An empire in denial

Ben Courtice benj at connexus.net.au
Mon Mar 24 15:33:15 MST 2003


Lou Paulsen wrote
> I mean, that's obviously speculative, but now that the US has shredded up the
> whole fabric of alliances and international law, a lot of things that were
> silly theoretical possibilities in the past become actual possibilities.

Yes, I agree, but "possibility" is different from "probablitiy" isn't it? If we talk about "possibilities" we're engaging in speculation, if we
talk about "probabilities" we're planning (and educating the masses) for them. If we get the two mixed up we can end up like the boy
who cried wolf.

> This is where I have the most difficulty with your argument.  What in heaven's
> name is "defensive" about this war?  Your argument is that the US was "worried
> about French oil contracts in Iraq", so it invaded Iraq, and
> that's "defensive"..?  In that case, what could possibly be aggressive?  If
> they think "the whole earth belongs to me", then anything they do anywhere on
> the planet is "defensive", I suppose.

"The best form of defence is attack" -- so my soccer coach used to say in primary school.

Cliches aside, I think the US is taking measures to defend or regain its post-WW2 hegemony. I wasn't suggesting that the U.S. is on
the verge of defeat, or somehow not being aggressive. In the grand scheme of things of course it's the aggressor, imperialism is by
nature aggressive. But as you point out, they think the whole world belongs to them, and I think this war has less to do with their grand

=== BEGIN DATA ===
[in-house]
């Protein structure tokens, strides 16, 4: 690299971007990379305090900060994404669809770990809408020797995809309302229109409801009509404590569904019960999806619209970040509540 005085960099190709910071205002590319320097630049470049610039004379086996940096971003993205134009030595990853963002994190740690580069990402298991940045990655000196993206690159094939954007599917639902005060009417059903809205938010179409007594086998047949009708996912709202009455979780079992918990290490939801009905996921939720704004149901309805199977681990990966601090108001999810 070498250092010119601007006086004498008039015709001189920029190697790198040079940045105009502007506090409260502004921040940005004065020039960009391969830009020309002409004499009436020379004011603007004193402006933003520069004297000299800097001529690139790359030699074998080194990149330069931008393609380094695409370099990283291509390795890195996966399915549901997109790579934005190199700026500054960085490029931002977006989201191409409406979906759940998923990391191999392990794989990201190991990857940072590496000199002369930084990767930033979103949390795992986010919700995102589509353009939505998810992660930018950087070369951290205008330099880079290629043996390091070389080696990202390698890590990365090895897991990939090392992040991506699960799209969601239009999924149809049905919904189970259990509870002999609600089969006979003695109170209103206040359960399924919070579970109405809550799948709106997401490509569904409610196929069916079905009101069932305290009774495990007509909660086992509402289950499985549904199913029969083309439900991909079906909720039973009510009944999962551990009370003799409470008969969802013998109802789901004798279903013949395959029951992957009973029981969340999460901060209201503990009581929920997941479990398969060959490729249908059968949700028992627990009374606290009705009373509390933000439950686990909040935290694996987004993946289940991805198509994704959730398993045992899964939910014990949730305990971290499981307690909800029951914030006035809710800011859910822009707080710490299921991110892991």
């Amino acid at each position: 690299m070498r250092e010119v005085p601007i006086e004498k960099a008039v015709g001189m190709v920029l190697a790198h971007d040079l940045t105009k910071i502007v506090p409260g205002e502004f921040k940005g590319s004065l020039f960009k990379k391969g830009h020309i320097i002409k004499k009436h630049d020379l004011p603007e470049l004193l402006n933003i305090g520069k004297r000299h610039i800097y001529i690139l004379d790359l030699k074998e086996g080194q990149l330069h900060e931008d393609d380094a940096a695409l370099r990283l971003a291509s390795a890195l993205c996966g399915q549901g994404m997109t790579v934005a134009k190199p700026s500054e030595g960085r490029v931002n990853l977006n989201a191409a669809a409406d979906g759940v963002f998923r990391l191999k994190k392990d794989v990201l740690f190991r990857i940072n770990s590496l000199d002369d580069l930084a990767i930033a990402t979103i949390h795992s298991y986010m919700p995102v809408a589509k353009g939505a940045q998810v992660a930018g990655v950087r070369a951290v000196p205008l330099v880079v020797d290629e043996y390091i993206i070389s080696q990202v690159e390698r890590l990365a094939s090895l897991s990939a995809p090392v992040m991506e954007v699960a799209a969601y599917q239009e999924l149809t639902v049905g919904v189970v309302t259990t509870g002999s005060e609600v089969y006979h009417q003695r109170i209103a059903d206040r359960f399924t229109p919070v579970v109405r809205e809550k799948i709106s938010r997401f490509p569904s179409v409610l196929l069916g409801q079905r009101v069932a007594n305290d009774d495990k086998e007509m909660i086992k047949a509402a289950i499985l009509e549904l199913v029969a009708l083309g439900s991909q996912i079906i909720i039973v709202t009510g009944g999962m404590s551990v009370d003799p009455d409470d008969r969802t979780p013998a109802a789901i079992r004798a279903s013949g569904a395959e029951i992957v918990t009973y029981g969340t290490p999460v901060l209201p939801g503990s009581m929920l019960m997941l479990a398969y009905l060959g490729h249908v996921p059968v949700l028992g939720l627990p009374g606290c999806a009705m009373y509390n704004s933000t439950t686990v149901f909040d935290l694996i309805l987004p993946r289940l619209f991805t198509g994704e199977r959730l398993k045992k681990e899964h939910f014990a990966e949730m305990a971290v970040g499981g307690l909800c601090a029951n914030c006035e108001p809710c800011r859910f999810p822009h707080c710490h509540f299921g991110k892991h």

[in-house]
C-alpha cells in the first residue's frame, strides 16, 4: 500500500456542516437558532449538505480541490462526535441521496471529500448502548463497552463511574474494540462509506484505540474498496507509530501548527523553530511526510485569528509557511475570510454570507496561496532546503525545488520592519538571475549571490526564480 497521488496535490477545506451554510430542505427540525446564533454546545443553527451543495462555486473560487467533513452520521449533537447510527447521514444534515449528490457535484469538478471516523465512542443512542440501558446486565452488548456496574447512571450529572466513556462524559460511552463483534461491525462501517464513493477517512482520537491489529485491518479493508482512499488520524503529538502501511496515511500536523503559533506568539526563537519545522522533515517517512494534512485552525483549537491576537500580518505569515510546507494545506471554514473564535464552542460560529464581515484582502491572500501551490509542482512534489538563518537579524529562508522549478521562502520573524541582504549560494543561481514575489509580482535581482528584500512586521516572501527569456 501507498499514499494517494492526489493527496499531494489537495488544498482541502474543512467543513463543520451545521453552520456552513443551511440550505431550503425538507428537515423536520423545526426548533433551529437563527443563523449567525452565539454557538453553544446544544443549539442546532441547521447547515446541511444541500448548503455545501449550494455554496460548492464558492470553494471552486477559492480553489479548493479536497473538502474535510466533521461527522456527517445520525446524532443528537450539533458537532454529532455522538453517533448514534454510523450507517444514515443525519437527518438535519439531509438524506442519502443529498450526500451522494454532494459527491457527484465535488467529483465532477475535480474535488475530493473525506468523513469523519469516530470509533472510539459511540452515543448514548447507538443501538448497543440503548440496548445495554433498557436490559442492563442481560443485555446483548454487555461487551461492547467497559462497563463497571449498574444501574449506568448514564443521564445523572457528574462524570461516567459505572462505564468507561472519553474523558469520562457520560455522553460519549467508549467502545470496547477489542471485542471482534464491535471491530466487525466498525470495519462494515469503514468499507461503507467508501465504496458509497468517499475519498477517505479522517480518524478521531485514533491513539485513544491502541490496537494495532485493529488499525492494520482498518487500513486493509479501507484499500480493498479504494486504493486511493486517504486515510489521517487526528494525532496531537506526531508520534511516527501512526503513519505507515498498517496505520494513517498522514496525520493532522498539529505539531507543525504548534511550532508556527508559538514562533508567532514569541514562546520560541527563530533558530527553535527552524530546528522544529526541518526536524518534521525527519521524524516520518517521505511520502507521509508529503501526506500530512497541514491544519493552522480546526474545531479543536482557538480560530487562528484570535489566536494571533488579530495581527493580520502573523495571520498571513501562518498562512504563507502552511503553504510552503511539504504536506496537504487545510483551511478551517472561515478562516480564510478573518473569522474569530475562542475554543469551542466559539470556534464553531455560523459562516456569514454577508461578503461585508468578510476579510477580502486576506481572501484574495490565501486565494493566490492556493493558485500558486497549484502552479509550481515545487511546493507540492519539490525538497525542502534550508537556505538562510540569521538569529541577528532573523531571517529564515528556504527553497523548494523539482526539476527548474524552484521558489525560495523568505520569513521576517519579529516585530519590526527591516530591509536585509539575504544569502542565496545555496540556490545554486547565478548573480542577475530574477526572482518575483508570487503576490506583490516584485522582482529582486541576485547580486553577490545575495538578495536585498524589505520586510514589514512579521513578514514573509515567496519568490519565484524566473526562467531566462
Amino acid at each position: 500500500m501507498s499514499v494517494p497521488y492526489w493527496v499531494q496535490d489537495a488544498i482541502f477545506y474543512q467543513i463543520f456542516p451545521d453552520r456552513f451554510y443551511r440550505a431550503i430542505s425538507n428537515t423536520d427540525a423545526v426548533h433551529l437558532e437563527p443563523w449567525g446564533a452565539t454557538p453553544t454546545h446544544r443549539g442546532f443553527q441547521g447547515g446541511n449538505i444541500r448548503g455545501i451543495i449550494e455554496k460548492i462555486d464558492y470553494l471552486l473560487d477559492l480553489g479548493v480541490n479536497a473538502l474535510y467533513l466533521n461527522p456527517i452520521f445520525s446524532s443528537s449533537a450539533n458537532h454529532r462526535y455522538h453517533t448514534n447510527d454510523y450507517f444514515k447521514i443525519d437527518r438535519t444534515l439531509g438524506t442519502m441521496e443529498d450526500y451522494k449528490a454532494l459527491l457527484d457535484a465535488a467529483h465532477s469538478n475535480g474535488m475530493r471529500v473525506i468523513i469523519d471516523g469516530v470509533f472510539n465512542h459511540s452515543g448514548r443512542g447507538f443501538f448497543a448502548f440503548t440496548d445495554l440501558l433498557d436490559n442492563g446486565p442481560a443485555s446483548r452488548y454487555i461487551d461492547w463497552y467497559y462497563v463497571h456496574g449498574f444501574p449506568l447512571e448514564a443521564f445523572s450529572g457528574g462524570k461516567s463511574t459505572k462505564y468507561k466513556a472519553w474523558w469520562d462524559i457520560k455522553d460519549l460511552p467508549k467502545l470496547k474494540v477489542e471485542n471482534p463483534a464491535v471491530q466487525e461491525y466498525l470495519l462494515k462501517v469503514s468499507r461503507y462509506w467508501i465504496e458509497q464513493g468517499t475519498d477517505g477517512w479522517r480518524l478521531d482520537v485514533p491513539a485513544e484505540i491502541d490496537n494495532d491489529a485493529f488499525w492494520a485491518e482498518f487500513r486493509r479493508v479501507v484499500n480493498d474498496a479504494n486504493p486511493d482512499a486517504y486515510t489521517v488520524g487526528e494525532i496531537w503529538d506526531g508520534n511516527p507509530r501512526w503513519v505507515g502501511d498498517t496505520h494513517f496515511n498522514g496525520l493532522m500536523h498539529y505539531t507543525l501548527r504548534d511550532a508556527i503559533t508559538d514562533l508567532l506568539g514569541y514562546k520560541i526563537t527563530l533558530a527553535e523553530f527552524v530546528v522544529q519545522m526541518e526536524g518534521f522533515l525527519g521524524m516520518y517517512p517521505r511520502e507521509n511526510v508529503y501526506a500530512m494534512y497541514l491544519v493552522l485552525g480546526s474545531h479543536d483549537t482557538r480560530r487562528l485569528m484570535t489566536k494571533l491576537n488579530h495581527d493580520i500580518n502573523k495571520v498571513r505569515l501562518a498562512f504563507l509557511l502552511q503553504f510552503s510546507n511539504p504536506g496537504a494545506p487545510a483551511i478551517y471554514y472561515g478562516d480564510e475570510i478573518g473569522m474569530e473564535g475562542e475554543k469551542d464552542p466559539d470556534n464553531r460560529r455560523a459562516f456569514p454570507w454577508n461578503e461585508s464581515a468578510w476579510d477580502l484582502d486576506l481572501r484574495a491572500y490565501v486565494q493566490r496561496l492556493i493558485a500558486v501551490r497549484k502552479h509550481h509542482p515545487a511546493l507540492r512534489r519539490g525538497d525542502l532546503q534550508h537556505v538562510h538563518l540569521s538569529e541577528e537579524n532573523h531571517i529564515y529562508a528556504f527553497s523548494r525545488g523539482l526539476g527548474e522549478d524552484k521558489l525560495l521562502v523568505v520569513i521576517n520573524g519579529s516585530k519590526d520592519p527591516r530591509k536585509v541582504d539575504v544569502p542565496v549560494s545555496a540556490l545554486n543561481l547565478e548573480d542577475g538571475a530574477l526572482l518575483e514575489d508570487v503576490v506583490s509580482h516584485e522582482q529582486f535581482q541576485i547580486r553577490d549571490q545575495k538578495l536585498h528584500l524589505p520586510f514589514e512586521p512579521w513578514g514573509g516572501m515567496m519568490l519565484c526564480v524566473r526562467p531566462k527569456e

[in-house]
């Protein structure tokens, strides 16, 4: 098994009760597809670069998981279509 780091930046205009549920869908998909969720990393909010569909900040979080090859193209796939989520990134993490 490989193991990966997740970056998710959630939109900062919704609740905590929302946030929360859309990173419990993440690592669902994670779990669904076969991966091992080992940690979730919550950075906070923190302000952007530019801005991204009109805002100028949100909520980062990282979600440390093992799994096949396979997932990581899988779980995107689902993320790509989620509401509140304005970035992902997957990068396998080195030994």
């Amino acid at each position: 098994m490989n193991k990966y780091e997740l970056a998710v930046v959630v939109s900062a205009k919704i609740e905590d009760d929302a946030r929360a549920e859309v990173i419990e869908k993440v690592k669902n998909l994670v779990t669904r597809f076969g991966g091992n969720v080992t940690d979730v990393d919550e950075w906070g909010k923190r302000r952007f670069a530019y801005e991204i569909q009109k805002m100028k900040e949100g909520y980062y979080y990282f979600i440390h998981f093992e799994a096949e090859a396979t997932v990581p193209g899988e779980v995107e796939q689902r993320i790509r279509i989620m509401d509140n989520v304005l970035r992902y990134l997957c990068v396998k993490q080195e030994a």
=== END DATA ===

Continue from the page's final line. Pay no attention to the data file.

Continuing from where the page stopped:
rhetoric about the New American Century, and more to do with defending their empire.

I sense, reading between the lines, that there is a certain amount of desperation in the US ruling class -- not just supreme arrogance
and bluster as personified by GWB -- why else embark on a highly unpopular war led by a widely ridiculed president? Maybe it is
supreme arrogance, but I usually credit the US ruling class with a fair bit of (collective) intelligence.

Or do you think that the PNAC crap is for real, they really believe all their rhetoric? And I don't mean the actual clique around
Bush/Cheney/Rumsfeld etc, I mean the collective US ruling class who they are by and large ruling on behalf of: why are they
engaging in this war?

I'd be interested in your views because if they're getting desperate (or at least nervous), then that means that this war may well turn
into a blunder, after all, desperate people take greater risks. But despite all the commentary about Coalition casualties, not taking
cities quickly enough, and so on, I'm not yet convinced that they will lose this war outright. I think they have enough firepower to win
the shooting war (not necessarily the occupation) before protests at home (and the impact of casualties on morale, public opinion etc)
force a stop... but maybe I'm being pessimistic. And anyway that's another conversation which is being had with every bit of news that
comes along.

Thanks for your quick response
Ben Courtice

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